New technology is often hailed as the UK’s economic saviour. But have we appreciated AI’s potential for radically altering workplace relationships and impacting our mental health, asks Acas’s Adrian Wakeling.
The US comedian Carrie Snow once said new technology “brings you great gifts with one hand, and it stabs you in the back with the other”.
This sentiment is echoed in a new policy paper from Acas and the IPA that finds there are likely to be significant winners and losers as technology continues to shape the way we work. And to minimise the negative effects, three key workplace issues need to be addressed now.
Safeguarding our mental health
Acas research, carried out by the IPA in 2017, found that “technology has shifted threats away from physical health and towards mental health”. It has replaced many dangerous or physically exerting tasks, but increased stress through work intensification and social isolation.
It seems as if the battle between life’s natural “integrators”, who see the blurring of work and home life as a positive thing, and the “segmenters”, who feel anxious without a clear line between the two, has been won by the integrators. But if we should now aspire to work-life integration rather than work-life balance, much of the working population will become stressed by smartphone fatigue, working too many hours and never getting to the bottom of their email inbox.
New technology seems to create modern work problems at the same rate as it creates efficiency gains and labour-saving advances. The nurses in our research were well aware of this: they were given iPads to allow them to receive their daily schedules remotely and complete patient documentation. They welcomed the reduced paperwork and more time with patients, but were concerned about less time with colleagues for information-sharing and peer support, and a blurring of work and home life.
New technology has been heralded as the most likely solution to the UK productivity gap with our international competitors. It may indeed help improve efficiency, but who is going to benefit most? A TUC report found 51% of workers expect any benefits of technology to be “hoarded by managers and shareholders”, rather than shared equally. What is often promised to workers is a shorter working week, but this has been slow to take off. Do employers need to be braver and set the trend rather than waiting for others to do so?
The other risk to trust at work is around our concept of fairness. As Henry Kissinger pointed out in his essay on the threats posed by AI, if we are to teach machines to make fair and just decisions on our behalf, we first need to reach a unified vision of what we think is fair and just. Although algorithms can work well, they can also embed and amplify human bias if not managed and monitored carefully.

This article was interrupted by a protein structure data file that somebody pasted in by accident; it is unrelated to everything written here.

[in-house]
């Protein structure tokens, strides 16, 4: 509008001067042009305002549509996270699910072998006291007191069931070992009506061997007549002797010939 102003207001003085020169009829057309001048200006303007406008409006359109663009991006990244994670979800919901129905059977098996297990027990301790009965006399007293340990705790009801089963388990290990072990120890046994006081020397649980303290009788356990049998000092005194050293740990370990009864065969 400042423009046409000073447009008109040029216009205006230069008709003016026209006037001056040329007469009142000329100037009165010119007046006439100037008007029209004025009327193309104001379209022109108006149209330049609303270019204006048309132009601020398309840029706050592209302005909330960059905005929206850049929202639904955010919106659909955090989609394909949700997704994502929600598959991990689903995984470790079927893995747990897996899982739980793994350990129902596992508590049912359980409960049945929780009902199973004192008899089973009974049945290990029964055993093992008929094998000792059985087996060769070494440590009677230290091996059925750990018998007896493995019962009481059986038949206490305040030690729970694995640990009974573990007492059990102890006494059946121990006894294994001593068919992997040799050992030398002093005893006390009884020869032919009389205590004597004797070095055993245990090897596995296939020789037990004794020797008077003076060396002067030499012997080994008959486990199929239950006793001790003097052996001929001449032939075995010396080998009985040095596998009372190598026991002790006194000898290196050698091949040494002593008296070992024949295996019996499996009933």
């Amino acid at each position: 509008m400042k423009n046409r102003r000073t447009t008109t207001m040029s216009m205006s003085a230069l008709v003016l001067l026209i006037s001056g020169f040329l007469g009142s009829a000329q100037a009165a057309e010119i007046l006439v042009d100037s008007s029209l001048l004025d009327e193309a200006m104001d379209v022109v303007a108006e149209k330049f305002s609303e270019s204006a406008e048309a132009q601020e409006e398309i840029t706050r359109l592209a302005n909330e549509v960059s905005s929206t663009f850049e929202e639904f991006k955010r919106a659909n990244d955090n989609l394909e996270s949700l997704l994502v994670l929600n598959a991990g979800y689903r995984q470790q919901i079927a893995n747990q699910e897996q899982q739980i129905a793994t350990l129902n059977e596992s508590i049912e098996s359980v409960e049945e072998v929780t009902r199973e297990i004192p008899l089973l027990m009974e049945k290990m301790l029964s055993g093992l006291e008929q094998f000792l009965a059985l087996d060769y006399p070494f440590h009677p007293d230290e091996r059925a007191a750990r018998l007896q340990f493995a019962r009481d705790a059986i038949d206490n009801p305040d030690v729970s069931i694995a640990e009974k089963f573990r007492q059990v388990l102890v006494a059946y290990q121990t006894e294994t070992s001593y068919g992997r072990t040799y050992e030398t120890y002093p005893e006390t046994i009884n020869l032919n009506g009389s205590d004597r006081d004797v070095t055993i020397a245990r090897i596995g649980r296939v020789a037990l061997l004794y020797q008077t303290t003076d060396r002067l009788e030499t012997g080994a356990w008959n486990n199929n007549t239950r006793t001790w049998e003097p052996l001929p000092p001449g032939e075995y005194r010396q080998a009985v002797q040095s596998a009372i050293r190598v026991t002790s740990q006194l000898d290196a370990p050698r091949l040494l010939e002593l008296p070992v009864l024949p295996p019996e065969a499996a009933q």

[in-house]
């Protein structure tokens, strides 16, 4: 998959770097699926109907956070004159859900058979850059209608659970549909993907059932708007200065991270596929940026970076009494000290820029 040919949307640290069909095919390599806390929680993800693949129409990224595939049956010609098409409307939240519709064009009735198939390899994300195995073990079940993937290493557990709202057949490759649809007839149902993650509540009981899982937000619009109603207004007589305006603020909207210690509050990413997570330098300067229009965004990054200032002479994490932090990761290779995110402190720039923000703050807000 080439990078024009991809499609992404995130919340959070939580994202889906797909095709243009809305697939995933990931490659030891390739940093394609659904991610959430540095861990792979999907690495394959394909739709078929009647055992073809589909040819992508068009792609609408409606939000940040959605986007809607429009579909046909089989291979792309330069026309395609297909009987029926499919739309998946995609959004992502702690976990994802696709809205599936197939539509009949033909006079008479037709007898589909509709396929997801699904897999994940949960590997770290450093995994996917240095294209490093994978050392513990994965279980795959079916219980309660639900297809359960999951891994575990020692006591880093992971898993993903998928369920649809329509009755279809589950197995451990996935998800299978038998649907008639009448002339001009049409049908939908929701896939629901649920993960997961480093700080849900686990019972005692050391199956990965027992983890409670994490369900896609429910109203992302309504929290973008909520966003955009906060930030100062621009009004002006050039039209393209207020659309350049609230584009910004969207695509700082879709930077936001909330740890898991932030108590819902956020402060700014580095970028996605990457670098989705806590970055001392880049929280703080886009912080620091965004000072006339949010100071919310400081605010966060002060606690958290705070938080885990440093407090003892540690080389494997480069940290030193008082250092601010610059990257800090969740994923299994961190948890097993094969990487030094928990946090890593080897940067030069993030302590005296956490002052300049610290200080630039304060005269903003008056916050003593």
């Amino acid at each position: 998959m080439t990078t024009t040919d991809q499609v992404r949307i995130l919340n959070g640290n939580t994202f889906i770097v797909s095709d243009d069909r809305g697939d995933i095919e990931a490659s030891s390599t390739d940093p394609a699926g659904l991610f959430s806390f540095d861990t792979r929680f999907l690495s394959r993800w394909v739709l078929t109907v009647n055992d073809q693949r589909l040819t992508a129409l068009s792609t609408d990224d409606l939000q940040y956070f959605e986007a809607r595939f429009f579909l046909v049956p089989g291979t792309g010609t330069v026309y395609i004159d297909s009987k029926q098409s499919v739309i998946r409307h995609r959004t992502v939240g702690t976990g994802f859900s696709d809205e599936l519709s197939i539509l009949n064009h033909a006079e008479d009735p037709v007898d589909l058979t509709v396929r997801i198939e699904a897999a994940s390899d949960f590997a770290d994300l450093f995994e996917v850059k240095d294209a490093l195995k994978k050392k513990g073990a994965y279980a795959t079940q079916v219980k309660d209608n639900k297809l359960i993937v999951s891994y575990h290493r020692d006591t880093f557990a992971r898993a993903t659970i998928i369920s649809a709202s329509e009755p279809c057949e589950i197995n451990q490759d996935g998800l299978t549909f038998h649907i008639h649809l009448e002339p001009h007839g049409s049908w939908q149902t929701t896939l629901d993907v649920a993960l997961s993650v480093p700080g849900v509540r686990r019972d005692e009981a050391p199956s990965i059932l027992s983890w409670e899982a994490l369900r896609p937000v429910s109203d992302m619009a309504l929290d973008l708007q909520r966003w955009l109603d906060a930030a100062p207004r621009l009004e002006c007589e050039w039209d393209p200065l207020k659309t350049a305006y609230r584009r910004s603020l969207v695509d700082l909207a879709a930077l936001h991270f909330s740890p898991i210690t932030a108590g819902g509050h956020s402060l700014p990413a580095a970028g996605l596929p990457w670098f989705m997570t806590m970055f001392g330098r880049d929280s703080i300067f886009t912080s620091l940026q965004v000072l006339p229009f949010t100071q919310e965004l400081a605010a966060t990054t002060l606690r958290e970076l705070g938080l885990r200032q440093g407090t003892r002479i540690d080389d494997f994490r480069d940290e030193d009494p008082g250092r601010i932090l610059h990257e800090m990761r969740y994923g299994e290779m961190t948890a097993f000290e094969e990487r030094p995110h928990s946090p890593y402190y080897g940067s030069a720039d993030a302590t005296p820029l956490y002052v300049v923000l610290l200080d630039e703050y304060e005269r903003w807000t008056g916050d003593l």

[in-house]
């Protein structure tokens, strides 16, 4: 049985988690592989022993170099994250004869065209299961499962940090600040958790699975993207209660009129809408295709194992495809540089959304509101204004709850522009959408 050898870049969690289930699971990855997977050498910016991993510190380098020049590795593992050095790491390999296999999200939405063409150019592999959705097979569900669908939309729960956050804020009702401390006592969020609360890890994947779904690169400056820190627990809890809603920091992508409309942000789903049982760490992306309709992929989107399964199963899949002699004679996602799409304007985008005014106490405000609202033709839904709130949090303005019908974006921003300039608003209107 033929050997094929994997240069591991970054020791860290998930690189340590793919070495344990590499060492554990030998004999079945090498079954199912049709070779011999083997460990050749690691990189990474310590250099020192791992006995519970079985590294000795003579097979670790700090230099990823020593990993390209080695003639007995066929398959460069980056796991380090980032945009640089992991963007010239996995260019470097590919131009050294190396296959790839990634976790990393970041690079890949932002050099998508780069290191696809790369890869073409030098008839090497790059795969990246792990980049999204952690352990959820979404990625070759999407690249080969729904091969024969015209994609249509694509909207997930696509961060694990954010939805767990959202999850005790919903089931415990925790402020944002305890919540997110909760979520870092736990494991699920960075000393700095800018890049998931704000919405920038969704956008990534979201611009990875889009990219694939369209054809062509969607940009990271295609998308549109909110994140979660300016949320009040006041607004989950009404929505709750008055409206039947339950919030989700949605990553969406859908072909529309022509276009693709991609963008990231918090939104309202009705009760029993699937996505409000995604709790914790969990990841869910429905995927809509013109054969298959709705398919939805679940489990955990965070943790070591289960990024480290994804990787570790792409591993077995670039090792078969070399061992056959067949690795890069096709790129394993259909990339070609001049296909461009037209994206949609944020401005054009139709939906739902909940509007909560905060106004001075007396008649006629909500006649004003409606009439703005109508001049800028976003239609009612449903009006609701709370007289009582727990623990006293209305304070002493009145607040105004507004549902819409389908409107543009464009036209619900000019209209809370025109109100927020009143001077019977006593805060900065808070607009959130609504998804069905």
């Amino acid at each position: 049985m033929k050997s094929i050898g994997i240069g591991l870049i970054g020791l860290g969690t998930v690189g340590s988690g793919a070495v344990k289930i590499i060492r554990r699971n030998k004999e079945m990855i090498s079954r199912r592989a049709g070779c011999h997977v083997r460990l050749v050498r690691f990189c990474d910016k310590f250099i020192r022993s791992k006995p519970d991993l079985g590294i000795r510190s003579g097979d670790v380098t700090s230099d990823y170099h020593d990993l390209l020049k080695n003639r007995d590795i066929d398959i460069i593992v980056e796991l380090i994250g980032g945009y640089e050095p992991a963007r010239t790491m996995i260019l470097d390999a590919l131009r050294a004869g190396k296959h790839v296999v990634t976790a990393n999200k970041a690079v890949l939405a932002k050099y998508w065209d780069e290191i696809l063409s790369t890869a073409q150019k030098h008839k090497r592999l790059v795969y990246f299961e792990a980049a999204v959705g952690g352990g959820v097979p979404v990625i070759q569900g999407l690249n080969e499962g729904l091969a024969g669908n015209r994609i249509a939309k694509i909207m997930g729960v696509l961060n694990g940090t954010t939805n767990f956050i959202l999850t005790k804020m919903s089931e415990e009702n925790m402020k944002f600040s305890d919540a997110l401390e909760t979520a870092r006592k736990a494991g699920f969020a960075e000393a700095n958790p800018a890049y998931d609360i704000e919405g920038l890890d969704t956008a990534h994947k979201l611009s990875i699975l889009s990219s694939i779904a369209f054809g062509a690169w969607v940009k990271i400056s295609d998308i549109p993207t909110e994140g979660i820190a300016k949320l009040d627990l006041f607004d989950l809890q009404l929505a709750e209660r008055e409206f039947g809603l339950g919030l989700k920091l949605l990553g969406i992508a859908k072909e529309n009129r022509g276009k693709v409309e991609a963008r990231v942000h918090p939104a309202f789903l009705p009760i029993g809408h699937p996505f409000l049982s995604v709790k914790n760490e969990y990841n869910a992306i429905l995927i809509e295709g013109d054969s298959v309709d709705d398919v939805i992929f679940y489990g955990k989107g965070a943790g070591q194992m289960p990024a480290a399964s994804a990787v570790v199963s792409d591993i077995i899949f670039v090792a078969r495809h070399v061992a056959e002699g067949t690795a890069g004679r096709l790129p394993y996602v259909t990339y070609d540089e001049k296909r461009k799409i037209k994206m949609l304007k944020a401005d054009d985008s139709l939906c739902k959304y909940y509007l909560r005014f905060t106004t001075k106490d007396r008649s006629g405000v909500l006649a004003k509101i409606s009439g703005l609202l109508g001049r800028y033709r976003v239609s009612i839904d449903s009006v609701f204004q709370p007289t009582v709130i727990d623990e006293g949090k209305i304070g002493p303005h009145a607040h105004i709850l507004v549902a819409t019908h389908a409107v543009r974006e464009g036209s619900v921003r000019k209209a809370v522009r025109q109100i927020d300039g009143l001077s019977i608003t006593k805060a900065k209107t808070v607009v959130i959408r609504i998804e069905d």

We are also seeing an increasing concern over the issue of employer monitoring or surveillance of their staff. If there is going to be a trade-off between greater surveillance and monitoring on the one hand, and greater investment in employee wellbeing on the other, then this needs to be communicated effectively.
Managing change effectively
The Fourth Industrial Revolution is basically a huge change management exercise. Despite the almost weekly polls on the subject, there is no consensus about whether new jobs will outnumber lost jobs in the new age of automation. A recent meta-review by MIT Tech identified 18 different predictions and counting. What we can safely say is that:
- We should be focusing on what tasks might be done more efficiently, rather than what jobs
- The skills that will be valued will change. Although emotional intelligence is highly sought after, we need to be realistic.
There will be those who are left behind by the new skills race. The deconstruction of jobs into their human and automatable parts needs to be handled sensitively to minimise undermining job security. Sufficient time needs to be set aside for consultation and supporting people to retrain and reskill. During the second industrial revolution, there was a 30-year gap between the invention of the conveyor belt and the creation of the moving assembly line that facilitated mass production. It feels like we won’t have such luxury this time around.
We should be asking ourselves now about the impact that technology and new ways of working will have on our mental health. We should be thinking about what will happen to employee voice when employees don’t report to managers. We should be reaching a consensus about what fairness looks and feels like if managed by algorithms. New technology needs to work for everyone, whoever they are and whatever they do.
Article published by XpertHR, May 2019.